"She had never had a menstrual period, she had very few friends, and she spent a lot of time in therapy or alone," he says. "With tears in her eyes, she told me that she struggled every day with anxieties about food. She said she wanted to recover, but it was hard. And she looked me in the eye and said, 'At least when I was anorexic, I was somebody.'"
'The Best Anorexic Ever'
National Eating Disorder Association spokeswoman Holly Hoff says perfectionism and competitiveness are common traits in young women who develop eating disorders.
"There is often a strong, strong drive to be perfect, and even with the eating disorder they want to be perfect," she says. "That is why group treatment settings can be problematic. They may hear things that other people are doing and they may think they are not going as far as they could."
Vivian Hanson Meehan, president of the National Association of Anorexia Nervosa and Associated Disorders, agrees.
"Often what happens when you see anorexics in a group is that they start to compete with each other," she says. "They are vying to be the best anorexic ever. But the best anorexics are dead."
Hoff says there is currently no clearly superior strategy for treating eating disorders but medical professionals know far more about them than they did even a few years ago. She recommends a team approach to treatment, integrating psychological therapy with medical treatment aimed at restoring physical health.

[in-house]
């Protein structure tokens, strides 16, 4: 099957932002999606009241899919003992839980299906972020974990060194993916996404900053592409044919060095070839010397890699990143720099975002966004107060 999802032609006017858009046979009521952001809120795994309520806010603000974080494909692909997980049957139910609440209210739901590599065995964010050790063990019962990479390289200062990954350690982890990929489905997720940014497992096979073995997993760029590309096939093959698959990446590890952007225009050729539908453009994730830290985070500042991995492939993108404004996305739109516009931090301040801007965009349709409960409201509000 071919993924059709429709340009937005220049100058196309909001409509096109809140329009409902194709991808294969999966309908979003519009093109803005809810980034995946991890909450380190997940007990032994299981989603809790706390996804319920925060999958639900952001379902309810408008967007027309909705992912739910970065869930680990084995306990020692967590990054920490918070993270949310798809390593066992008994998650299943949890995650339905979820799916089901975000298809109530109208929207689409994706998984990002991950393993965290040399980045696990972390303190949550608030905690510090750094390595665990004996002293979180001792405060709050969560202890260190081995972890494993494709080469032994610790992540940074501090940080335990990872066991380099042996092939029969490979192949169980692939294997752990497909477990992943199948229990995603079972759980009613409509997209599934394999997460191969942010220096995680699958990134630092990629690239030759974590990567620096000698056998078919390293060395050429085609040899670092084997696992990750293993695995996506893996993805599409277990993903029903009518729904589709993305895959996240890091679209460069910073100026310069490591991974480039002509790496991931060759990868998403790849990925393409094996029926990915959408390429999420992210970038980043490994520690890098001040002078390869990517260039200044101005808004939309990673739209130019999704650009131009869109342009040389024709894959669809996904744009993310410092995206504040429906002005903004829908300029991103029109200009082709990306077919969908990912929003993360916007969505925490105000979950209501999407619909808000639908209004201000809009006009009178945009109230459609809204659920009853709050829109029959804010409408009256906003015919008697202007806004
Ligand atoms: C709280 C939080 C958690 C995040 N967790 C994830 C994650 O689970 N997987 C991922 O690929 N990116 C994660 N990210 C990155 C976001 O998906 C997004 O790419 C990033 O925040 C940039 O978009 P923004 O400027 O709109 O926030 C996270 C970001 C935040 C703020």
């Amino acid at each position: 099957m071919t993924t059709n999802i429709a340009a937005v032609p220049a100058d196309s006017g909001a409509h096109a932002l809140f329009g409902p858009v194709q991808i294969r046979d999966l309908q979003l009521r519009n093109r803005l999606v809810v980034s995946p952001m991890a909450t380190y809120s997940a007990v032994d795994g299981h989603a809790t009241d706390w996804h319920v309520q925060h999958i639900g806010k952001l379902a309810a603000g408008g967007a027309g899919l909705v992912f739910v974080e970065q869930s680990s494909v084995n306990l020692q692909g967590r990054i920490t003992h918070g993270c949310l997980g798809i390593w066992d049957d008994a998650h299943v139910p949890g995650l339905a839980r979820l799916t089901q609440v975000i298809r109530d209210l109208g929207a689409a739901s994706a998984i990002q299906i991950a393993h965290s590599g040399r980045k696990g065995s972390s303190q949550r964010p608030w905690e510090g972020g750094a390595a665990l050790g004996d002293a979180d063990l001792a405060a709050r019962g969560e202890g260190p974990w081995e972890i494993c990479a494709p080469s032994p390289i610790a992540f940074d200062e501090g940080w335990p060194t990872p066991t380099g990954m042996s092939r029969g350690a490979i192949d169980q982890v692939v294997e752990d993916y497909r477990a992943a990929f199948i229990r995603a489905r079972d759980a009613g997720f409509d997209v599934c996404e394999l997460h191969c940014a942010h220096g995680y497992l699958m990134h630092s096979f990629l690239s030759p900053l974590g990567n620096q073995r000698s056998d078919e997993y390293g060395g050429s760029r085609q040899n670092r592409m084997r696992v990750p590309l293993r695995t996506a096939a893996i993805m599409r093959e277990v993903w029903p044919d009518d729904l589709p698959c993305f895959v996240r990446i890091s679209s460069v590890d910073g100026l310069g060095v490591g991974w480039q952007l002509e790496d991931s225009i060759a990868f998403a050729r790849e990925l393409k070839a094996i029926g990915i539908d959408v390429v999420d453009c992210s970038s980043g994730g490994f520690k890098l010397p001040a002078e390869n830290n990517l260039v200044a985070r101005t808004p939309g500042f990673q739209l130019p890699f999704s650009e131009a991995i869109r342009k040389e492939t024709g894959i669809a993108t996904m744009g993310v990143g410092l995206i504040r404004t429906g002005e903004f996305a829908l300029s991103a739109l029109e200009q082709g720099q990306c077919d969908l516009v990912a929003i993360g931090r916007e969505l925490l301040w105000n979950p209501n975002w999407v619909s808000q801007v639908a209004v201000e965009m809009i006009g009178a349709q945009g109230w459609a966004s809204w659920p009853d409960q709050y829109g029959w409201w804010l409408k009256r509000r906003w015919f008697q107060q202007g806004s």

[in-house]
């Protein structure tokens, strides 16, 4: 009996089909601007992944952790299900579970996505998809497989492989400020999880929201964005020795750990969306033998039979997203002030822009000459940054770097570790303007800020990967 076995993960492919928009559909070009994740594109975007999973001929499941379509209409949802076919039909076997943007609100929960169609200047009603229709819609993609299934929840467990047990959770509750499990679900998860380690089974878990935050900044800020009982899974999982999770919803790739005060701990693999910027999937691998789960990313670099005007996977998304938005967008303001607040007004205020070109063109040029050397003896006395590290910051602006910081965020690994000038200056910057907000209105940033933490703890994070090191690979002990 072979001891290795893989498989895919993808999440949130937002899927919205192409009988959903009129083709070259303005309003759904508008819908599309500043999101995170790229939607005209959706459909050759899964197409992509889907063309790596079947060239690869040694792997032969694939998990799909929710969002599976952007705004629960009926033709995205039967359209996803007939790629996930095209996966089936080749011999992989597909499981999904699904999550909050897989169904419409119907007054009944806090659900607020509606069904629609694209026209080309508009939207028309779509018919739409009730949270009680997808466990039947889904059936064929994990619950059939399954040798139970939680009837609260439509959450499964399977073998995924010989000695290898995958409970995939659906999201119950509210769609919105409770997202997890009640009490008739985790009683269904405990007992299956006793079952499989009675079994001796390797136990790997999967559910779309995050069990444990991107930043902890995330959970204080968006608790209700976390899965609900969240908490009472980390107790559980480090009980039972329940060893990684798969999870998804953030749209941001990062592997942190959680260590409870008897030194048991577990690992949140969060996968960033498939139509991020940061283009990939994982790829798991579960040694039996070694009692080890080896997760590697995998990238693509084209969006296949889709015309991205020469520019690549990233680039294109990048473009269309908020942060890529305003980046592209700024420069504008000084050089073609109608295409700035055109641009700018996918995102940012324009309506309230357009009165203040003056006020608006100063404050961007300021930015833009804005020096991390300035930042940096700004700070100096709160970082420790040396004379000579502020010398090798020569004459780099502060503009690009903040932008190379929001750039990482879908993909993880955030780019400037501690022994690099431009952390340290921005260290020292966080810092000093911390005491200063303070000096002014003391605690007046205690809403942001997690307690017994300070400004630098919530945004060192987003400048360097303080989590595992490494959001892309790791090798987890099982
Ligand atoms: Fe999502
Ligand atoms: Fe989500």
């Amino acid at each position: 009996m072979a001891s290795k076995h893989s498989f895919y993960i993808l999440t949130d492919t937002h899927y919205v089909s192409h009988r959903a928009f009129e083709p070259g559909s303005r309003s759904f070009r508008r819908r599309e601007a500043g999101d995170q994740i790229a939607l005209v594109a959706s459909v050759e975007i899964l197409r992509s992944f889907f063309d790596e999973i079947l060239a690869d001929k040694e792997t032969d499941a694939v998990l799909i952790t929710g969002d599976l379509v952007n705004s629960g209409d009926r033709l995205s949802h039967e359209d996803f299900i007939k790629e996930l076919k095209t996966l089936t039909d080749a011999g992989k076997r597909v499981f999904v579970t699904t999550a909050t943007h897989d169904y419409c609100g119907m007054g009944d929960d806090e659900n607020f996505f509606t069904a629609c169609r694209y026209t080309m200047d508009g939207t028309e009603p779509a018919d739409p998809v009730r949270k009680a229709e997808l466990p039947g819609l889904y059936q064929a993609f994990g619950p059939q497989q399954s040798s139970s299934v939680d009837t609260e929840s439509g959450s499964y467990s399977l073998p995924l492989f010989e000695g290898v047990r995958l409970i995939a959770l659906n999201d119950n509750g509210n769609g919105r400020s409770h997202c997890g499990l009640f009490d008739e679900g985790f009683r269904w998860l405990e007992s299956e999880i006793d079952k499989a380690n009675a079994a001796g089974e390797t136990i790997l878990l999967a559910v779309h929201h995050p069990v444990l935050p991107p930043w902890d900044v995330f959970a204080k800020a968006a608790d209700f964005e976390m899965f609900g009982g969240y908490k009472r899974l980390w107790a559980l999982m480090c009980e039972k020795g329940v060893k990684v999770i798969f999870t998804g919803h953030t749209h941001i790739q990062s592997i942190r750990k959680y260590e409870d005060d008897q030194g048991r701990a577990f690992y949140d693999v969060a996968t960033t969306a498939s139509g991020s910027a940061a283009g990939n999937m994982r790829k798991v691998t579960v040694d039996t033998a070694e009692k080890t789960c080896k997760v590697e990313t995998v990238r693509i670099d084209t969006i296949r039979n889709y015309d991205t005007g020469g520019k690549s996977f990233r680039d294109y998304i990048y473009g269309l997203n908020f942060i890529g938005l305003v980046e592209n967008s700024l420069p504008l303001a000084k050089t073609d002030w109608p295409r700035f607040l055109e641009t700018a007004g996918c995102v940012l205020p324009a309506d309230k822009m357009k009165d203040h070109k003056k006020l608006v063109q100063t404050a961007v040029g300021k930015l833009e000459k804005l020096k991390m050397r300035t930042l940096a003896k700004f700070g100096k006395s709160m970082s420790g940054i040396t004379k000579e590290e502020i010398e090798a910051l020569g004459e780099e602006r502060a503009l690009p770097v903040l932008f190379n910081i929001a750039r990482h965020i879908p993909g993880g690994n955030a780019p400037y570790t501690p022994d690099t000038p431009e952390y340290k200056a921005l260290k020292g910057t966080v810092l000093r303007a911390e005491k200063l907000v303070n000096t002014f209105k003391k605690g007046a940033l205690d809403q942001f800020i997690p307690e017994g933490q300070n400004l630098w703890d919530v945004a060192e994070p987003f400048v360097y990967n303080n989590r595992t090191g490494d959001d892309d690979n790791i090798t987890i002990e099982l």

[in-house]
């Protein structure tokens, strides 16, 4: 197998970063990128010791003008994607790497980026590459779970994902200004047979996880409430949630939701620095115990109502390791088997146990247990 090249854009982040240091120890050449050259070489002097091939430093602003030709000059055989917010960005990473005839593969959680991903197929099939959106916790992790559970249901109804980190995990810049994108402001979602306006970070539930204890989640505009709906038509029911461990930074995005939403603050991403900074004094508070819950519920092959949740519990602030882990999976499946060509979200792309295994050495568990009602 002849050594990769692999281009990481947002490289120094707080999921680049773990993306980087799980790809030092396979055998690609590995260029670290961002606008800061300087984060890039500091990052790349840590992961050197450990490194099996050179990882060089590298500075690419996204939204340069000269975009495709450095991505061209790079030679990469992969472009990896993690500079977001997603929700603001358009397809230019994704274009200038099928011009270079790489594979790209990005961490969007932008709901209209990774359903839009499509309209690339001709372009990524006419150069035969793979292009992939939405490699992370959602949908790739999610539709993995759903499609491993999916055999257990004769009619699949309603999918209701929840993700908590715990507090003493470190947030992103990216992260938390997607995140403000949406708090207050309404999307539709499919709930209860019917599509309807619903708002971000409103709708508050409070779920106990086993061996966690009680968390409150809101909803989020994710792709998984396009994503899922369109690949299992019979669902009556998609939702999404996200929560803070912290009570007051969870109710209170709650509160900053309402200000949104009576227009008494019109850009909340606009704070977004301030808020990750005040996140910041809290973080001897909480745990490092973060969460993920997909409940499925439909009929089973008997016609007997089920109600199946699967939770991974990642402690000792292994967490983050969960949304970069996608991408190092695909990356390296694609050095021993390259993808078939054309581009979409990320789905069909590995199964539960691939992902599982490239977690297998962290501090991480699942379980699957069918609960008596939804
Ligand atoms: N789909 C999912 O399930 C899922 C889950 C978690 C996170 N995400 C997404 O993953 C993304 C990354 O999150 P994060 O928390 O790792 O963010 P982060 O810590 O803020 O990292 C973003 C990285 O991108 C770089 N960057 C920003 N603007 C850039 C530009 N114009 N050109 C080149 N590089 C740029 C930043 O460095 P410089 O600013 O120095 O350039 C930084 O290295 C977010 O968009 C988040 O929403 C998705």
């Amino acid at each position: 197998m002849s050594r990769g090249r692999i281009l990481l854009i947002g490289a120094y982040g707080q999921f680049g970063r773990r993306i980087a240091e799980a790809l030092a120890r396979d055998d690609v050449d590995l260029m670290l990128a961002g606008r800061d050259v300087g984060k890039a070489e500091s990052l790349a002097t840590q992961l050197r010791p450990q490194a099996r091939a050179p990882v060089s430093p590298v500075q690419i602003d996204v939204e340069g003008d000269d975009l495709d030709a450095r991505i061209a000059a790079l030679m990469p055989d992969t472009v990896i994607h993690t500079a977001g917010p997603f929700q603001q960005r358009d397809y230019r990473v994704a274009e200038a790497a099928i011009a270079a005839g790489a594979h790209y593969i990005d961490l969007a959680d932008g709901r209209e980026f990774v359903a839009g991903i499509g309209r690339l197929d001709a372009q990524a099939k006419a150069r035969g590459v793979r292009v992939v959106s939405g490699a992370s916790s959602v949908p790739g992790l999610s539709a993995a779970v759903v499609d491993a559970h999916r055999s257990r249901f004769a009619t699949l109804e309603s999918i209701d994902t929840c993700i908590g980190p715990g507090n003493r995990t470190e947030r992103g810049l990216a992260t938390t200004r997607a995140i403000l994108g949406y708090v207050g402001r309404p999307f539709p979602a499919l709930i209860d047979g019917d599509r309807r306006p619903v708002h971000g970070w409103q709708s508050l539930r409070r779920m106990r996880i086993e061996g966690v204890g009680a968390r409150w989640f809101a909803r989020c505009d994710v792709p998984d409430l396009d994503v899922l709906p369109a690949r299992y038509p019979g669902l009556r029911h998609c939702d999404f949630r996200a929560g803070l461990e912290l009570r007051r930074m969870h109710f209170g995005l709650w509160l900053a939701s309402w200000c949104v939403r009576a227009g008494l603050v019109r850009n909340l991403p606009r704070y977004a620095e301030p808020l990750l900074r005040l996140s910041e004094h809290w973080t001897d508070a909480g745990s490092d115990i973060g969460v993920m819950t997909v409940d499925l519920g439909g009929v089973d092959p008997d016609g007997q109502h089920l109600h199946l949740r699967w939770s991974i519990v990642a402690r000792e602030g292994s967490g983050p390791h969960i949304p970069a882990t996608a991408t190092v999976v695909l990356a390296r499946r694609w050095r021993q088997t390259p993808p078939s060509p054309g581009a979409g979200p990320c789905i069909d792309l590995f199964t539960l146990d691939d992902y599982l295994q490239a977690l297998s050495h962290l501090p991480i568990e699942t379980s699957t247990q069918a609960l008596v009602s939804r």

"A big issue in treatment right now is whether it is necessary to get a sufferer's weight up before working on the psychological issues," she says. "Research suggests that some anorexics can be so physically depleted that they need to be returned to some baseline level of physical health before analysis can be effective. It speaks to the power of this illness that some people are so ill that they can't understand that they need care."
There is a far better chance for recovery, Hoff says, when the illness is identified and treatment is begun early. Friends and family members can have a big impact here, because sufferers rarely acknowledge they have a problem until it can no longer be denied.
"Many sufferers lose their grasp on reality and begin to think that what they are doing is normal," she says. "That is why it is so important that family and friends keep driving home the point that it is not normal. What we hear from people in recovery is that even though they may resist those messages, they are always somewhere in the back of their minds. The messages are there when they start to feel less and less in control and more and more weak."
Recovery from eating disorders is often a long road, she adds, and most people are not able to do it without professional help.
"We often hear from sufferers who have gone to a counselor, but it wasn't the right match and they are ready to give up," she says. "We encourage them to try someone else. Finding someone they trust and can work with is almost more essential than the specific method of treatment."